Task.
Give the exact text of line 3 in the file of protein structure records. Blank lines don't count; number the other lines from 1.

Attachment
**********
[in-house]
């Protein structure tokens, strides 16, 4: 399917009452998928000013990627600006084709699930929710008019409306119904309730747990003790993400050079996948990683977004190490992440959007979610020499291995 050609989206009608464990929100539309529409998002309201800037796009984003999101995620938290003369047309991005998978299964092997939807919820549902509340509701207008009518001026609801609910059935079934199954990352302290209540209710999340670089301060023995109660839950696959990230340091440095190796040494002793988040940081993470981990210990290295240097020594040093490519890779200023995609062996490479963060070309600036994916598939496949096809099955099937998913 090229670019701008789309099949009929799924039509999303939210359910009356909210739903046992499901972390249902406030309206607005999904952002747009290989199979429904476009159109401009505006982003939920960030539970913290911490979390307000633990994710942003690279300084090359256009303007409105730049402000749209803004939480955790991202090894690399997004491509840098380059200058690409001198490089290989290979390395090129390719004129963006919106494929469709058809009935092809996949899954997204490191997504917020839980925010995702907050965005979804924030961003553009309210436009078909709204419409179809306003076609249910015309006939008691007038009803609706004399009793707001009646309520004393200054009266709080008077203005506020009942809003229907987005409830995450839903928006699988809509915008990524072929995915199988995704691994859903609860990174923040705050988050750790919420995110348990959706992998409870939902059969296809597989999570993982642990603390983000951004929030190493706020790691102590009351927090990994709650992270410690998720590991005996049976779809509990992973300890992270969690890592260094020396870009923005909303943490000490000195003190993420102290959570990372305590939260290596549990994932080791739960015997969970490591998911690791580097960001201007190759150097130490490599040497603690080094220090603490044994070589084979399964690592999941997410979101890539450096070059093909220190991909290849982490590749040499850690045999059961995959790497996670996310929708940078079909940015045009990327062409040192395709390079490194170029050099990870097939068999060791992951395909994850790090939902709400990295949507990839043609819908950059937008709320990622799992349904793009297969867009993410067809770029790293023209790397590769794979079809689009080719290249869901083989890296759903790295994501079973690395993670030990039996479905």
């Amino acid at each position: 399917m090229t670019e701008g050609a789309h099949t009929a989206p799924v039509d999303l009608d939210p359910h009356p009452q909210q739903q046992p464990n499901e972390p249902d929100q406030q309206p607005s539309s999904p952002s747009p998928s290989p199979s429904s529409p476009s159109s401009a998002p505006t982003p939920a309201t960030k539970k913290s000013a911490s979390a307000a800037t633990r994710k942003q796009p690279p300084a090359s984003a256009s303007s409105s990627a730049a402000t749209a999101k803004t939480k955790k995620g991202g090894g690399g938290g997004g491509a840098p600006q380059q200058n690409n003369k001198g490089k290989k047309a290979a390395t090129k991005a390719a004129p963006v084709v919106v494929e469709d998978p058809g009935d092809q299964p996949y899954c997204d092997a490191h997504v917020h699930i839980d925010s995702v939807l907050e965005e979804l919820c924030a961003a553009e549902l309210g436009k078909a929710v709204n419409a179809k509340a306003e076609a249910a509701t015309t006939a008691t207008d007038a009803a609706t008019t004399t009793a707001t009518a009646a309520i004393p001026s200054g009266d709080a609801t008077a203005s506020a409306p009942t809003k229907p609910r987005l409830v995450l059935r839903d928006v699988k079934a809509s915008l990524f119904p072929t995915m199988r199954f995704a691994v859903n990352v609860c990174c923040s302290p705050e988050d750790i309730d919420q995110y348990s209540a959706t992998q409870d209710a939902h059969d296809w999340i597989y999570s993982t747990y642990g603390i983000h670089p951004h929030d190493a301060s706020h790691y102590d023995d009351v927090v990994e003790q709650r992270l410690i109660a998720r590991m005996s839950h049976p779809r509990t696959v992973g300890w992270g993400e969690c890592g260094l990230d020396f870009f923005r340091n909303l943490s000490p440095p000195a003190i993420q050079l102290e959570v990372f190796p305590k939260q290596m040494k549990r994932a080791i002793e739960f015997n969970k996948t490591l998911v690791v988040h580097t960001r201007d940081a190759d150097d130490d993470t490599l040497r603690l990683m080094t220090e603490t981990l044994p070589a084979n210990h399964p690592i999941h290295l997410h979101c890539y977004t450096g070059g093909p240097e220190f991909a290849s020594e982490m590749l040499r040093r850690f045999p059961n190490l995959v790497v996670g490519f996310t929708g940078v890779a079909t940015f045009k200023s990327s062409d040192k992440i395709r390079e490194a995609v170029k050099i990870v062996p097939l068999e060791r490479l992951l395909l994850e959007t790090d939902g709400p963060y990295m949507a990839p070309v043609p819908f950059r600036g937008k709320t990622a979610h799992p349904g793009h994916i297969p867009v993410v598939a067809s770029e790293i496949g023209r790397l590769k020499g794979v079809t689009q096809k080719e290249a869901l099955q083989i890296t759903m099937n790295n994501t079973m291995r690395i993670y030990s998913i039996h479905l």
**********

């Amino acid at each position: 399917m090229t670019e701008g050609a789309h099949t009929a989206p799924v039509d999303l009608d939210p359910h009356p009452q909210q739903q046992p464990n499901e972390p249902d929100q406030q309206p607005s539309s999904p952002s747009p998928s290989p199979s429904s529409p476009s159109s401009a998002p505006t982003p939920a309201t960030k539970k913290s000013a911490s979390a307000a800037t633990r994710k942003q796009p690279p300084a090359s984003a256009s303007s409105s990627a730049a402000t749209a999101k803004t939480k955790k995620g991202g090894g690399g938290g997004g491509a840098p600006q380059q200058n690409n003369k001198g490089k290989k047309a290979a390395t090129k991005a390719a004129p963006v084709v919106v494929e469709d998978p058809g009935d092809q299964p996949y899954c997204d092997a490191h997504v917020h699930i839980d925010s995702v939807l907050e965005e979804l919820c924030a961003a553009e549902l309210g436009k078909a929710v709204n419409a179809k509340a306003e076609a249910a509701t015309t006939a008691t207008d007038a009803a609706t008019t004399t009793a707001t009518a009646a309520i004393p001026s200054g009266d709080a609801t008077a203005s506020a409306p009942t809003k229907p609910r987005l409830v995450l059935r839903d928006v699988k079934a809509s915008l990524f119904p072929t995915m199988r199954f995704a691994v859903n990352v609860c990174c923040s302290p705050e988050d750790i309730d919420q995110y348990s209540a959706t992998q409870d209710a939902h059969d296809w999340i597989y999570s993982t747990y642990g603390i983000h670089p951004h929030d190493a301060s706020h790691y102590d023995d009351v927090v990994e003790q709650r992270l410690i109660a998720r590991m005996s839950h049976p779809r509990t696959v992973g300890w992270g993400e969690c890592g260094l990230d020396f870009f923005r340091n909303l943490s000490p440095p000195a003190i993420q050079l102290e959570v990372f190796p305590k939260q290596m040494k549990r994932a080791i002793e739960f015997n969970k996948t490591l998911v690791v988040h580097t960001r201007d940081a190759d150097d130490d993470t490599l040497r603690l990683m080094t220090e603490t981990l044994p070589a084979n210990h399964p690592i999941h290295l997410h979101c890539y977004t450096g070059g093909p240097e220190f991909a290849s020594e982490m590749l040499r040093r850690f045999p059961n190490l995959v790497v996670g490519f996310t929708g940078v890779a079909t940015f045009k200023s990327s062409d040192k992440i395709r390079e490194a995609v170029k050099i990870v062996p097939l068999e060791r490479l992951l395909l994850e959007t790090d939902g709400p963060y990295m949507a990839p070309v043609p819908f950059r600036g937008k709320t990622a979610h799992p349904g793009h994916i297969p867009v993410v598939a067809s770029e790293i496949g023209r790397l590769k020499g794979v079809t689009q096809k080719e290249a869901l099955q083989i890296t759903m099937n790295n994501t079973m291995r690395i993670y030990s998913i039996h479905l």